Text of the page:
What do I not want to see?

 

What do I not want to see?

That’s one of the most powerful questions whenever I feel stuck or caught up in stories and reactions.

What do I not want to see?

I often find that what I don’t want to see, what I initially may have the most resistance to seeing, is exactly that which clears the situation up for me.

Some examples:

A close friend from my time in Oslo is not returning my calls. What I don’t really want to see or admit is that we may not be in sync as we used to and our connection may not be as meaningful and nurturing as it was. It may be time for both of us to move on.

Chronic fatigue. What I didn’t want to admit is all of its benefits. It has helped me be comfortable with relaxing and idling. It has helped me wear off identities. It has helped me wear off attachments to dreams and shoulds. It has helped me soften the expectations I have of myself. It has allowed me time to just be, and to embrace more of the fullness of who I am.

Didn’t stay at the Zen center. Didn’t become a monk. Didn’t stay on the track to become a teacher. What I didn’t want to fully admit is that this may be a gift. That path may have been to constricting for me (it was back then too, in some ways). Also, I wouldn’t be comfortable in being a teacher in a traditional sense – it feels inauthentic and too constraining for me. I am much more comfortable with a shared exploration where we are all in it together.

There is no stable awakening here, even this long after the initial opening. What I didn’t want to fully acknowledge is that I am fascinated with the process. I want to stay in the boundary zone a bit longer, because it is such a rich terrain. I may be too fascinated with what’s here to really want to move on. Also, there are probably other things I don’t want to see or admit that keeps me there – perhaps things that hit closer to home than what’s on this list.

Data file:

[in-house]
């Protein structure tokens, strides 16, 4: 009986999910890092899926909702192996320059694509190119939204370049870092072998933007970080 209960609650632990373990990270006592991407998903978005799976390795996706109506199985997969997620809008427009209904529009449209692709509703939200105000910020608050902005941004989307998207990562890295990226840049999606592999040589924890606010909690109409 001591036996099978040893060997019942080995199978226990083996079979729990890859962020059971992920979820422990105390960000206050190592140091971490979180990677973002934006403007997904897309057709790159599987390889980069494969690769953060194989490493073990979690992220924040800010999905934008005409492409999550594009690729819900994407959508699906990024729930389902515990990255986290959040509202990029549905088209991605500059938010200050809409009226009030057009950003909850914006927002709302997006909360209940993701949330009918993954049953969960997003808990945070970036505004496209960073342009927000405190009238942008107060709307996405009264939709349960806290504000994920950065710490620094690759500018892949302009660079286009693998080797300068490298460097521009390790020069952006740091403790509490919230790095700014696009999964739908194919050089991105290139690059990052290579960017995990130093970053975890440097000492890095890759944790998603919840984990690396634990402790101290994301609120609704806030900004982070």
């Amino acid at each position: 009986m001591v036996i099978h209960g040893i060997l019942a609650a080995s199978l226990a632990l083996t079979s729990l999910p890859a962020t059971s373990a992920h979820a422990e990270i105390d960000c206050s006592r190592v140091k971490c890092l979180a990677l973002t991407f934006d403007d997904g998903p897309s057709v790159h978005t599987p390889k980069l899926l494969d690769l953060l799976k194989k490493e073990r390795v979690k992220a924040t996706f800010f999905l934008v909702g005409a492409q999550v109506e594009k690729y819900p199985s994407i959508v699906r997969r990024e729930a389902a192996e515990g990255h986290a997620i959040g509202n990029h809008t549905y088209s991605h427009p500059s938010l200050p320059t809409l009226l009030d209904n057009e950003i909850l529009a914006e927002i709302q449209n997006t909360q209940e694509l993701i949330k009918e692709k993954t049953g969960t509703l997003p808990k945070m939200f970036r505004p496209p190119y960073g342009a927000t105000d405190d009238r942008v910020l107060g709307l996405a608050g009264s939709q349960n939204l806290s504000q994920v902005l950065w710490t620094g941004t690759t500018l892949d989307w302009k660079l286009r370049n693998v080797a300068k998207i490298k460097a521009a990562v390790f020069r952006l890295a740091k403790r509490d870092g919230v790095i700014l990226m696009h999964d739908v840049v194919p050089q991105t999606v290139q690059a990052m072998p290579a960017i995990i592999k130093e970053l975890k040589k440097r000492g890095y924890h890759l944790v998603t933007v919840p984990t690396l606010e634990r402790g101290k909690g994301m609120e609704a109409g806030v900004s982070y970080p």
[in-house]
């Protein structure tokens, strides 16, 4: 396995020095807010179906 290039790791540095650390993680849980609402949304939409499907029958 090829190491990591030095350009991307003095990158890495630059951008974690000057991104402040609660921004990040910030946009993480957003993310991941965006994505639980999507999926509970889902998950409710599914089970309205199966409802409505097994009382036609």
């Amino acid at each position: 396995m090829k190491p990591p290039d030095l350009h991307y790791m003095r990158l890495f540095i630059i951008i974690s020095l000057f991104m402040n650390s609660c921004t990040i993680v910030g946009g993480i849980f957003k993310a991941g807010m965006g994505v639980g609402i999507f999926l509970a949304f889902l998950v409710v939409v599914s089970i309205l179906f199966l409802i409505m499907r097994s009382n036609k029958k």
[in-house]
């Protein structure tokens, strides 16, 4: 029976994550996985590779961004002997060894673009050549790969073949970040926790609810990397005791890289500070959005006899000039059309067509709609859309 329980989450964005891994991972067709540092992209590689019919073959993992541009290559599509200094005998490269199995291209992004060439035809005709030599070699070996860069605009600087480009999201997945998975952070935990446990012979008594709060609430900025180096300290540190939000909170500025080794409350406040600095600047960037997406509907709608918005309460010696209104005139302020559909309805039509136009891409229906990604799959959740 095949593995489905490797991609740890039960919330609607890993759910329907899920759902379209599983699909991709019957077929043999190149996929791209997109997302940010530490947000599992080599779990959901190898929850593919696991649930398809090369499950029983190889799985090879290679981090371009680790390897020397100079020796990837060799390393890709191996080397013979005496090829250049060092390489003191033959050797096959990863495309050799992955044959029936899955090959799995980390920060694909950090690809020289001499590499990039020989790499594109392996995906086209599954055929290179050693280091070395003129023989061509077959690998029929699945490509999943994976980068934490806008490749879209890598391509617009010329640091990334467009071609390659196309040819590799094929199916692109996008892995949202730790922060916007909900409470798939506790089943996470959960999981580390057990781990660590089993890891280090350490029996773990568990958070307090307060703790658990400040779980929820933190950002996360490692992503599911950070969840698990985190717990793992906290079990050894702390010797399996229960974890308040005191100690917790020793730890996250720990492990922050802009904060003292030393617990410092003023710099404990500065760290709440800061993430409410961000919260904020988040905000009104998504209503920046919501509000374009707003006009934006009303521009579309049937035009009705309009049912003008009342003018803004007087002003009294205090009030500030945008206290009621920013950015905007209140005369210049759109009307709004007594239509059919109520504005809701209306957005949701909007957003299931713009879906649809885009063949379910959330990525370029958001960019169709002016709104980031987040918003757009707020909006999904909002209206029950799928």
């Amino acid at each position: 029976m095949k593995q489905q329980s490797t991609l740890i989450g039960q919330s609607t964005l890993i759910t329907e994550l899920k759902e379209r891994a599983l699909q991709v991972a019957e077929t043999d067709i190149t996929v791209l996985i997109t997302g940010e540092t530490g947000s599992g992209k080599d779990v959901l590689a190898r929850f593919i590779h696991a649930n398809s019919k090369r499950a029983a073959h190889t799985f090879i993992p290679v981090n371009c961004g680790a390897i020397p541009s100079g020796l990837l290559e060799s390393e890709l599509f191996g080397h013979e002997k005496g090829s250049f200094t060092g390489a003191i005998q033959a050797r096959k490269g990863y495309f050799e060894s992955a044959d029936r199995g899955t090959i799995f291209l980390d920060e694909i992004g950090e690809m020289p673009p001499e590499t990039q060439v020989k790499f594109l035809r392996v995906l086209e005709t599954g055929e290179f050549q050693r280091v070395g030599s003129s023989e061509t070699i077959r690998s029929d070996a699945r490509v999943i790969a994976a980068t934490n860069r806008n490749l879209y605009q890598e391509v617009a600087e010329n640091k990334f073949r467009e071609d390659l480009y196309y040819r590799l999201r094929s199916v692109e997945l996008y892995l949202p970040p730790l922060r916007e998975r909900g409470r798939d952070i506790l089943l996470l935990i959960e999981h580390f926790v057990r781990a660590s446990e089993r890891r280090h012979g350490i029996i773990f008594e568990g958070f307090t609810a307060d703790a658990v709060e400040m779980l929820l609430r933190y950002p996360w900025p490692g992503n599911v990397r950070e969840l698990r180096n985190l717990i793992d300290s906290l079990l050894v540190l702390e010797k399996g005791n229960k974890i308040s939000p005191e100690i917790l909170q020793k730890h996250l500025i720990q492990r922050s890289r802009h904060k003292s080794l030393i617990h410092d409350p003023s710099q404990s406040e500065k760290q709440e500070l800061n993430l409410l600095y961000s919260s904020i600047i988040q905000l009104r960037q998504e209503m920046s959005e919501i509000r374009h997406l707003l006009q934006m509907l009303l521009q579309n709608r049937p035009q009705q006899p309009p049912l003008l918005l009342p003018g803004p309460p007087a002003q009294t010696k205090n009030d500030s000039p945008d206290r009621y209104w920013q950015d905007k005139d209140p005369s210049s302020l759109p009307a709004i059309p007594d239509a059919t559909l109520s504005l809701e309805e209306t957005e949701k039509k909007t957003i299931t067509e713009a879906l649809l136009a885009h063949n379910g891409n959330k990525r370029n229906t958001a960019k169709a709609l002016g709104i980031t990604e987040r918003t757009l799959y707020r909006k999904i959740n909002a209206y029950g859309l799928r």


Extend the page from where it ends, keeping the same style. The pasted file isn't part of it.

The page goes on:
When I explored these examples for myself, I notice that when I find what I honestly don’t want to admit or see, it has the feel of a confession.

Source: Adyashanti mentioned this inquiry in his Radio Adyashanti episode on Moving Beyond Stuckness, Feb. 2 2011.

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  • what do I not want to see?
    • whenever is stress, discomfort, sense of stuckness etc.
    • ask myself, what do I not want to see about this?
    • a shortcut, requires some receptivity, honesty, interest in/dedication to truth
    • examples for me
      • old friend, don’t want contact —> may both have moved from where we were, may not nurture us as it did, time to move on
      • cf —>helped me learn to relax, worn off identities
      • didn’t become zen teacher —>may have been too constraining, too limiting
      • not stable awakening —> may be too fascinated with the process, want to stay in the boundary zone
    • from Radio Adyashanti, Moving Beyond Stuckness, Feb 2 2011

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